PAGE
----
A friend with a successful b-to-b eCommerce business posed a simple question to me: “If you could only do one or two things for an ecommerce business (that sells actual products rather than a service or software or something) to increase customer retention, what would you recommend?” Here are my recommendations, in priority order. What are yours?
Place your web address, with a compelling call-to-action, directly on the products being shipped. Make this call-to-action as time-sensitive as possible. Don’t be lame and do include a deadline. NO: “Fill out our warranty card online.” YES: “Set up an email reminder on our site so you’ll never forget to replenish. Do it by [date] and we’ll give you an automatic 10% off your next purchase, and free shipping!” Enclose a card reiterating the offer. This may be your last best shot at creating a repeat customer.
Follow up your shipment with a “We’d like to know if your products are fitting your needs” email or letter. Include a customer satisfaction survey that rewards them with something they can use with an immediate order. If you’re using snail mail, naturally you should enclose a printed catalog. Draw their attention to related items that can be found within it (or if it’s an email, found on the eCommerce site). If possible make the effort self-financing by generating an immediate re-purchase. Use the Net Promoter Score (NPS)* methodology in the satisfaction survey, to track current loyalty for this customer and as a way to track overall likelihood to repurchase as a trend over time.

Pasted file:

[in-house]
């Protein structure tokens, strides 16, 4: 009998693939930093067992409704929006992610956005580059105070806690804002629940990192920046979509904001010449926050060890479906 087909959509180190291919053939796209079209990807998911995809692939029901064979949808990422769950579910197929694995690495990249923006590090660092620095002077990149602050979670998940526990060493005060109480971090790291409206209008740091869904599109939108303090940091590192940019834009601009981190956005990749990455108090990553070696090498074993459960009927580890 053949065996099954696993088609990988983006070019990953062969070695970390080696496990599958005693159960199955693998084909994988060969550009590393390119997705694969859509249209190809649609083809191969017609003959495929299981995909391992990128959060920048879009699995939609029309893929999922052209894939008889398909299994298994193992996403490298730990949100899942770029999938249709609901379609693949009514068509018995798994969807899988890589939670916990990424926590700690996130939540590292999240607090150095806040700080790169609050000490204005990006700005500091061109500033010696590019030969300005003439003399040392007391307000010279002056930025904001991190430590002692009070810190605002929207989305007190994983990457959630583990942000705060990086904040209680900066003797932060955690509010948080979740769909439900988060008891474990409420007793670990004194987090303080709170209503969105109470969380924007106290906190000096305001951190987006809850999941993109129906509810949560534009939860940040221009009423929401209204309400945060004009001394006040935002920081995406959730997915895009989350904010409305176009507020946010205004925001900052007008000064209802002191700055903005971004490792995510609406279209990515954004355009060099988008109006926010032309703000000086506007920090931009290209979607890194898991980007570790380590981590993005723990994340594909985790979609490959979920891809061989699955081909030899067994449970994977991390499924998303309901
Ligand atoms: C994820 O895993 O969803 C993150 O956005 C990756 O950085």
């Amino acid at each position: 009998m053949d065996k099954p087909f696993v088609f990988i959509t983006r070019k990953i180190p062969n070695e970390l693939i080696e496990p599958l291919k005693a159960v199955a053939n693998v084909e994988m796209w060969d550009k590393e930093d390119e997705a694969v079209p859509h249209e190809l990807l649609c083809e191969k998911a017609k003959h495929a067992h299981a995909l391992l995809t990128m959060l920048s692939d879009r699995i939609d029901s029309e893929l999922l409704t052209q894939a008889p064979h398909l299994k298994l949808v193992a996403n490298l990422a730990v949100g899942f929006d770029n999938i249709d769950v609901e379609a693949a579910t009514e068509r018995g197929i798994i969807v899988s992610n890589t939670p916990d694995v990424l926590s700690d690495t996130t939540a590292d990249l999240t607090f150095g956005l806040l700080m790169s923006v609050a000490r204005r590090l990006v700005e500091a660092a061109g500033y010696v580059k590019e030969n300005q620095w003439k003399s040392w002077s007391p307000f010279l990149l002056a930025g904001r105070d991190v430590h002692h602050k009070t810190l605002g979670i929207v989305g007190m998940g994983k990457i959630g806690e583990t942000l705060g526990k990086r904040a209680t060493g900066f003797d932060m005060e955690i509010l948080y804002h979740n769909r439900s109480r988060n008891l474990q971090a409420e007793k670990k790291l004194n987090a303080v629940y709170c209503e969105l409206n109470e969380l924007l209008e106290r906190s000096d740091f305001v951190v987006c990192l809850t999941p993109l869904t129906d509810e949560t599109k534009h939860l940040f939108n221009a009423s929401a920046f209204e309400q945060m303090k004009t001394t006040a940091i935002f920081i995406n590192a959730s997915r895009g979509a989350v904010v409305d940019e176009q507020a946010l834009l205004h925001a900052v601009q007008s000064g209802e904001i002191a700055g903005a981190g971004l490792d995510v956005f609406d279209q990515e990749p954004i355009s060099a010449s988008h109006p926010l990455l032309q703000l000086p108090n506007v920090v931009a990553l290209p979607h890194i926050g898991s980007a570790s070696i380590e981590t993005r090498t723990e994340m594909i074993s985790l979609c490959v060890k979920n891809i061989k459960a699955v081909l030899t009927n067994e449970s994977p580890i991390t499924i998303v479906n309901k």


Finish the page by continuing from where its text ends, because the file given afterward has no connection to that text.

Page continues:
Those are my recommendations. What are yours? Comments are especially welcome, for me and my friend.
*I’m including this because, although NPS has fallen out of favor as a predictor of company growth, and in other ways is definitely not perfect, I agree with Dale Wolf in that I like its simplicity. You need to use something as a predictive baseline that can (hopefully) be compared with real loyalty measurements. The NPS methodology, associated with Satmetrix Systems, Inc. and Fred Reichheld, is good enough to do the job.
Marketing Technology Musings and Tips by Jeff Larche